Teryl G. Grubb


Mr. Grubb states that "Successful use by eagles remains very much a 50:50 proposition."   That is a percentage that I feel is pretty darn good because any eagle in any nest is a success.  He also mentions two other publications and I will try and get links to those.

jfrancl

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Re: All About Nests
« Reply #18 on: November 02, 2013, 02:38:52 PM »

Bob, unfortunately the links aren't working for me.  Anyone else?  Is it possible to remove the "s" from https?  Not sure if that will help.
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Bob1603

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Re: All About Nests
« Reply #19 on: November 03, 2013, 01:54:14 PM »

I have some problems posting access to the Grubb publications in the Forum.  1. The URLs I have for the publications simply will not open - even after removing the "s" from http.  2. The publications are too large to post here because there is a limit on what the Forum will allow - even when I tried to post them one at a time.  Emailing them directly to a Forum member works fine so please let me know in a private message if you would like me to send them to you.  Thank you.

Emyrauld

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Re: All About Nests
« Reply #20 on: November 04, 2013, 09:56:08 AM »

Here in central Alberta, winter is settling in and our eagles have headed south.  My question is this.
What impact does their absence from their breeding territory for the 5 months or so  have on the nature and quality of their nests, bonding, etc.?  Is it different than that of eagles that remain in their territory year round?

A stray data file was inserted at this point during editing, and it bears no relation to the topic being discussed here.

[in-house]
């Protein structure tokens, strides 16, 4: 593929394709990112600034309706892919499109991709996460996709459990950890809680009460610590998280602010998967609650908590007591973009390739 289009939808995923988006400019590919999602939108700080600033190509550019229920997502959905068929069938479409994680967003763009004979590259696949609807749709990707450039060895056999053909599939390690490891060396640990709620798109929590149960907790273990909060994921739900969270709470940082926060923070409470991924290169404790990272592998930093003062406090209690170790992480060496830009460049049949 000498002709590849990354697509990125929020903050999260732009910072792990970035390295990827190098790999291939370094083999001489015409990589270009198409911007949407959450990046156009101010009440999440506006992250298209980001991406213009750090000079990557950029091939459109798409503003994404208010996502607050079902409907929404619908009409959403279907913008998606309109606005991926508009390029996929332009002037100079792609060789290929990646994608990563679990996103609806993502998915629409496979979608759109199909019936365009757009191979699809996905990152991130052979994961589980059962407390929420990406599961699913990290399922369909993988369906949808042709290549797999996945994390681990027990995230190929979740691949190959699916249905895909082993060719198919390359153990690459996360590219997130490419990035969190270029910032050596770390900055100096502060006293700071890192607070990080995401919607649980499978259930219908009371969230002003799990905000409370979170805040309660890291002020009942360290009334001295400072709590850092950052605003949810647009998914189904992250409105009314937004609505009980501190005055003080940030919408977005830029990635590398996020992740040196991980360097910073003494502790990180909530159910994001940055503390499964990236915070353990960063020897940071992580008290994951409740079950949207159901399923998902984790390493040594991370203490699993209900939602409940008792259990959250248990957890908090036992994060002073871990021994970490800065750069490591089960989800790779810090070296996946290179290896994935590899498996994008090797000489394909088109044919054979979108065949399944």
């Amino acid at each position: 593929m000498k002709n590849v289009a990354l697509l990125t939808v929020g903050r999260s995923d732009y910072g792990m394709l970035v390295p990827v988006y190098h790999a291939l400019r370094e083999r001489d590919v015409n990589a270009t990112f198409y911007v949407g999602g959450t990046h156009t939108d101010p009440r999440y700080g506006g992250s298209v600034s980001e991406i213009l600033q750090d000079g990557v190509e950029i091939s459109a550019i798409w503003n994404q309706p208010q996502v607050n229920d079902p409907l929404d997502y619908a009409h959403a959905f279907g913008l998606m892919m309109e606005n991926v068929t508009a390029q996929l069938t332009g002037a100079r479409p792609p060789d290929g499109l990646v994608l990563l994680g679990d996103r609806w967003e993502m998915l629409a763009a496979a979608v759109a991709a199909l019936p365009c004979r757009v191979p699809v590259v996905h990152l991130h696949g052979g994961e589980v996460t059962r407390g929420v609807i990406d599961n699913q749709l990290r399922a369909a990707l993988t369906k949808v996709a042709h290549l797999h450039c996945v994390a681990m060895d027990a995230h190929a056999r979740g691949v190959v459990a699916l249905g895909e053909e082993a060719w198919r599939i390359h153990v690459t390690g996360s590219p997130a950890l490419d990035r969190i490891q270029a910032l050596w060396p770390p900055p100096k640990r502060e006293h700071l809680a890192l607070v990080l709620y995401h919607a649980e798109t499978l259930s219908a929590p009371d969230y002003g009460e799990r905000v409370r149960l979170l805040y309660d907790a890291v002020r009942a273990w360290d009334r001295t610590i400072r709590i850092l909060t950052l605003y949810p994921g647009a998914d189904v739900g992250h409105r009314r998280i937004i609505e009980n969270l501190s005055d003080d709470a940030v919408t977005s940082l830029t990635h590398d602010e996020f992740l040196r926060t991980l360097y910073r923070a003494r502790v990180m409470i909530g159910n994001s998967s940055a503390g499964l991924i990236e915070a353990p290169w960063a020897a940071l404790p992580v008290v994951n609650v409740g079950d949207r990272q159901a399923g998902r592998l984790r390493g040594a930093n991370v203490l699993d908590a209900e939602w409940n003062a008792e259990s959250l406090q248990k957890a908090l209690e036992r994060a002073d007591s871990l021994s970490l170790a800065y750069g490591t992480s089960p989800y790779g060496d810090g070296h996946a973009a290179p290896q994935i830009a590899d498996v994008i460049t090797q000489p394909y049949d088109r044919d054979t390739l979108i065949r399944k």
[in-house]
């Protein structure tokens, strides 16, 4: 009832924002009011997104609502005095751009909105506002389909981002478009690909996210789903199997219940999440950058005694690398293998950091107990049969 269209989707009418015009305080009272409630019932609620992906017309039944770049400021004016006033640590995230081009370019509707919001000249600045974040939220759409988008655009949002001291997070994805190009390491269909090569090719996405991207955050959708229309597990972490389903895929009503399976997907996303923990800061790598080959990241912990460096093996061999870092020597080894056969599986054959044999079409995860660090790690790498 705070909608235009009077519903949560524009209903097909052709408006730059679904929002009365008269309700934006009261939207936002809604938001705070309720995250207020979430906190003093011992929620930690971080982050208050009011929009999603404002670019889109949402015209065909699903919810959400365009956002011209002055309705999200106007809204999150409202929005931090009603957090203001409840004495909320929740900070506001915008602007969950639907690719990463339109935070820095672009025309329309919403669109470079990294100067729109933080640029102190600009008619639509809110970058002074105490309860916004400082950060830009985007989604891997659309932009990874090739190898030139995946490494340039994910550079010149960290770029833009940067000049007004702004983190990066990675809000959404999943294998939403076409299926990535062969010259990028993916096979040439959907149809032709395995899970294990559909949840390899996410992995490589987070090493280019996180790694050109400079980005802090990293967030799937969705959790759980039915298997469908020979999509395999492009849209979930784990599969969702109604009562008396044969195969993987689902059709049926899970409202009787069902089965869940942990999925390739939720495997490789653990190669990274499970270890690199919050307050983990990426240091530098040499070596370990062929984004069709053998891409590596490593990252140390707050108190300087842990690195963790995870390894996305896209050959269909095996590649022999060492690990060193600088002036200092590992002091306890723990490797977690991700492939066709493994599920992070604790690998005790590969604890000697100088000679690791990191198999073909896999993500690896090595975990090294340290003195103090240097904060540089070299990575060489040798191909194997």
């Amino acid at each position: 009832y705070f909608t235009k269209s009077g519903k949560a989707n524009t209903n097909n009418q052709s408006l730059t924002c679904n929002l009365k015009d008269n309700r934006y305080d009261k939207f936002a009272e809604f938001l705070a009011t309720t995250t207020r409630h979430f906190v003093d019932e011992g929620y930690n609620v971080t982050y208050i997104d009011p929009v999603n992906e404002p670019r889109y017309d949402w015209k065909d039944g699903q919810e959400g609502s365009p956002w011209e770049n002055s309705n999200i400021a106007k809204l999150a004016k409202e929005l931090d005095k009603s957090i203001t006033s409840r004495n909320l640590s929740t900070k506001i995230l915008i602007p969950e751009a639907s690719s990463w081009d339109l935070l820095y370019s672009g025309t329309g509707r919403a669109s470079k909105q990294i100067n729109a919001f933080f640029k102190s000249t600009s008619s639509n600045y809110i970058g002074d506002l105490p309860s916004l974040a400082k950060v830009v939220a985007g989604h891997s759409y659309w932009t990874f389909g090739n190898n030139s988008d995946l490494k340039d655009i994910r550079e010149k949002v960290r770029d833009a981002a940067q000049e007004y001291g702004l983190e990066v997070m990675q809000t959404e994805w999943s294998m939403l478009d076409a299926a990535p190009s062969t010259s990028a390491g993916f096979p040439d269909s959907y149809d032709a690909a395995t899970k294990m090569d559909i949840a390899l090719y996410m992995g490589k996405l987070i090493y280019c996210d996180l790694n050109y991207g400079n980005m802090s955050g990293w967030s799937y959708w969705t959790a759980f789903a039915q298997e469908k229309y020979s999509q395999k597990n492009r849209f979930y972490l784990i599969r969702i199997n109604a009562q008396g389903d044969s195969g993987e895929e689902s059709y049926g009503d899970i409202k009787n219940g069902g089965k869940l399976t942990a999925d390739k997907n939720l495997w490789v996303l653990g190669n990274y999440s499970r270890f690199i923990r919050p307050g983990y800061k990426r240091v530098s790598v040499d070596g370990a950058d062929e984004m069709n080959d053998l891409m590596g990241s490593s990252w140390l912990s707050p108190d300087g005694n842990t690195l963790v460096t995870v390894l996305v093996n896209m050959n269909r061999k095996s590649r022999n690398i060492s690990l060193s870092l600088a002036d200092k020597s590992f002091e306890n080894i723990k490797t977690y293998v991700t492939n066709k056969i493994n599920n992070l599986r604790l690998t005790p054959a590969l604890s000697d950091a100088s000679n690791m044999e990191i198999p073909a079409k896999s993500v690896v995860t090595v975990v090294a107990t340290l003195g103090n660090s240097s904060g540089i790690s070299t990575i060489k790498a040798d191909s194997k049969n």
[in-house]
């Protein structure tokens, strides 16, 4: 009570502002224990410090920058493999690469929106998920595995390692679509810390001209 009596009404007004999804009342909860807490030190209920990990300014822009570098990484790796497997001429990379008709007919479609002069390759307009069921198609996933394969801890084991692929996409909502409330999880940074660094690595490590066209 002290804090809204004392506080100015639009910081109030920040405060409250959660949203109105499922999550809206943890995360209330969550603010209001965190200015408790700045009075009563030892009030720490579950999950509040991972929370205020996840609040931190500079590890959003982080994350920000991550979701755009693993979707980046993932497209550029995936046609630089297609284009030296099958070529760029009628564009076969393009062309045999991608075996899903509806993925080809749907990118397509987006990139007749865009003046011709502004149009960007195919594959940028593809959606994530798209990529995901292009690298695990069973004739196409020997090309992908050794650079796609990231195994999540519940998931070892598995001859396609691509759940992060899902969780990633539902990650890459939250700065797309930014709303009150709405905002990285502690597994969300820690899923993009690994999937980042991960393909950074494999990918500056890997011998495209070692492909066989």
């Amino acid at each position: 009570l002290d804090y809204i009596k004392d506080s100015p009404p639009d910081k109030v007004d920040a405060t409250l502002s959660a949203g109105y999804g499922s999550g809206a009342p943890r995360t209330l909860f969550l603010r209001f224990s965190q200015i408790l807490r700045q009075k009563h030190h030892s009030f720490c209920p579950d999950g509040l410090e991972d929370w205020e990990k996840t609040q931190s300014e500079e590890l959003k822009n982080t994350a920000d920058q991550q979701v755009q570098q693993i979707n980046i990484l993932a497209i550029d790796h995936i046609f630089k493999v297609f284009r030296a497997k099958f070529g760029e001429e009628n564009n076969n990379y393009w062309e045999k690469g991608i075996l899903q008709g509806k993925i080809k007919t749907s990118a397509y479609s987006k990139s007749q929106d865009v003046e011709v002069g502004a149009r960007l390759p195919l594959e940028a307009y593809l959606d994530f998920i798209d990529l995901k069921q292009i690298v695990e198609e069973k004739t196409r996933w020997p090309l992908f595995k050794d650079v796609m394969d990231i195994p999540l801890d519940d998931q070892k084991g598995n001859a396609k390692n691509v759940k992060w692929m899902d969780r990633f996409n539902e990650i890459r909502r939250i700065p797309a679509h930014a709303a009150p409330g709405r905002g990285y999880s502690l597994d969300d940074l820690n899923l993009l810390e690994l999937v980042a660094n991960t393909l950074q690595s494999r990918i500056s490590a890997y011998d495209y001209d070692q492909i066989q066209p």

A sense of humor can help you overlook the unattractive, tolerate the unpleasant, cope with the unexpected and smile through the unbearable....Moshe Woldoks

jfrancl

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Re: All About Nests
« Reply #21 on: November 04, 2013, 11:32:23 AM »

Emyrauld, BEs have a very strong nest/nest site  fidelity.  So provided that there hasn't been a take over upon returning, they would just resume nesting and breeding activities.   
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Emyrauld

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Re: All About Nests
« Reply #22 on: November 04, 2013, 01:04:55 PM »

jfrancl:  In watching eagles at Decorah et al, it would seem that a fair amount of time and effort goes into nestorations at this time of year.   If the eagles aren't around to do it, I just wondered how they compensate for the lost time, or if they simply miss out?  We are experiencing overnight lows of -10 C (14 F) so our rivers and lakes will be frozen over shortly.  I am pretty sure those that have not left already will be gone soon.  They return early to mid March and eggs are laid mid April, I am told.  That's a lot of nest reno time lost.  I am just curious.